The debate, like the footsteps of these prehistoric giants, will inevitably rumble on for a long time… 

The most likely Tallest dinosaur, meanwhile, is another sauropod – the lofty Sauroposeidon proteles (below), which lived in the Early Cretaceous period. Owing to an extraordinarily elongated neck, it could have towered as tall as 18 m (59 ft) off the ground – about the same as four double-decker buses in a stack! 

It has to be acknowledged that this figure is based on a very small sample of bones and extrapolated from the more extensive remains of a similar prehistoric giant, Giraffatitan brancai – which itself was yet another former contender for the title of “largest dinosaur”.

Sauroposeidon is believed to have had the longest dinosaur neck – a key contributor to its superlative stature

As you could probably guess by now, the Longest dinosaur was yet another sauropod. Which species, again, is a matter of conjecture. Amphicoelias has to be a prime contender, though, given its estimated head-to-tail length of up to 60 m (197 ft) – more than twice that of a full-grown blue whale. 

The ever-popular Diplodocus also deserves a mention here just for its prodigious tail – the 14-m (46-ft) appendage is the Longest tail of any animal that has ever lived.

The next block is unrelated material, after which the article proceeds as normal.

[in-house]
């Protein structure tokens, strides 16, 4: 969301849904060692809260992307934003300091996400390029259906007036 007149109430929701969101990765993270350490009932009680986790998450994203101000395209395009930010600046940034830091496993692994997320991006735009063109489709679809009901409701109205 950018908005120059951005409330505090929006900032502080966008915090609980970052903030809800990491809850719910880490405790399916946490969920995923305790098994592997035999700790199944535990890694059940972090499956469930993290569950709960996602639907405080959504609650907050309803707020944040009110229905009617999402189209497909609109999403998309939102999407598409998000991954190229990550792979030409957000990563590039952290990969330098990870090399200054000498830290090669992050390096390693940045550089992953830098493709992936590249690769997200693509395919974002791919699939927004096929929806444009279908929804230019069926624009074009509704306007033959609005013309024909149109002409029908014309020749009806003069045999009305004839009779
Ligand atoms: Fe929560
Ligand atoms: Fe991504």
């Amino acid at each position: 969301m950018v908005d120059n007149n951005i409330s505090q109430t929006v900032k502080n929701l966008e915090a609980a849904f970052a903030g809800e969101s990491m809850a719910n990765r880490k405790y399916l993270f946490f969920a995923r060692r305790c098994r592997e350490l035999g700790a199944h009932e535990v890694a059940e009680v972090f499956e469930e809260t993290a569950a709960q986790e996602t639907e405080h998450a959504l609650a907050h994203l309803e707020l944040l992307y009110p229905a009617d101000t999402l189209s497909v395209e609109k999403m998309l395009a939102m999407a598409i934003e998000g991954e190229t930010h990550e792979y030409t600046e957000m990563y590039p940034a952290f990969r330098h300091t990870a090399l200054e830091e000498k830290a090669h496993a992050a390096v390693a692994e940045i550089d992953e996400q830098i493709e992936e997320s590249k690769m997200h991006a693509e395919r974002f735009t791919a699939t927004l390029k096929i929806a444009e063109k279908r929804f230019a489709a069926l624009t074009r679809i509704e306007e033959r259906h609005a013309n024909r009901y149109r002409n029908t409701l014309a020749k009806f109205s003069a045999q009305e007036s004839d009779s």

Estimates based on limited remains aren’t only a headache for determining the overall biggest dinosaurs, either. Mongolia’s Therizinosaurus, for instance, was found with claws measuring up to 91 cm (3 ft) along their outer edge. Estimates of its total body size using only its claw dimensions would suggest an enormous creature. However, partial skeletal remains revealed that its claws were disproportionately long – indeed, the Longest dinosaur claws (see artist’s impression below).

Longest claws: Therizinosaurus

It's worth mentioning that sauropods shared the planet with many other giants that weren't dinosaurs. For instance, the oceans were ruled over by massive marine reptiles, like Mosasaurus – the Largest lizard ever, reaching up to 18 m (59 ft) long. 

While the king of the flying reptiles was Quetzalcoatlus (below). These supersized pterosaurs were the Largest flying creatures ever, standing as tall as a giraffe on the ground and spanning as wide as an F-16 fighter jet with wings outstretched!

The largest pterosaurs had beaks that measured the same length as an adult human. It's thought that they may have been scavengers, a bit like modern-day vultures

So: which was the largest dinosaur of them all? The answer is probably not as simple as you’d like it to be. What we can say, without doubt, is that the mighty sauropods stood taller, stretched longer and outweighed all other dinosaurs, and indeed any other terrestrial animal ever to walk our planet since. Any more specific than that and you have to be prepared to enter a prehistoric minefield of best estimates… 

Until time travel becomes possible (or at least until some lucky paleontologist unearths a much more complete skeleton), we'll have to reconcile ourselves to the fact that we can’t be 100% certain.

Budding dino hunters: be sure to check out Guinness World Records: Wild Things, which has a special chapter dedicated to record-breaking dinosaurs, plus an interview with world-famous palaeontologist Phil Currie!

Source: www.guinnessworldrecords.com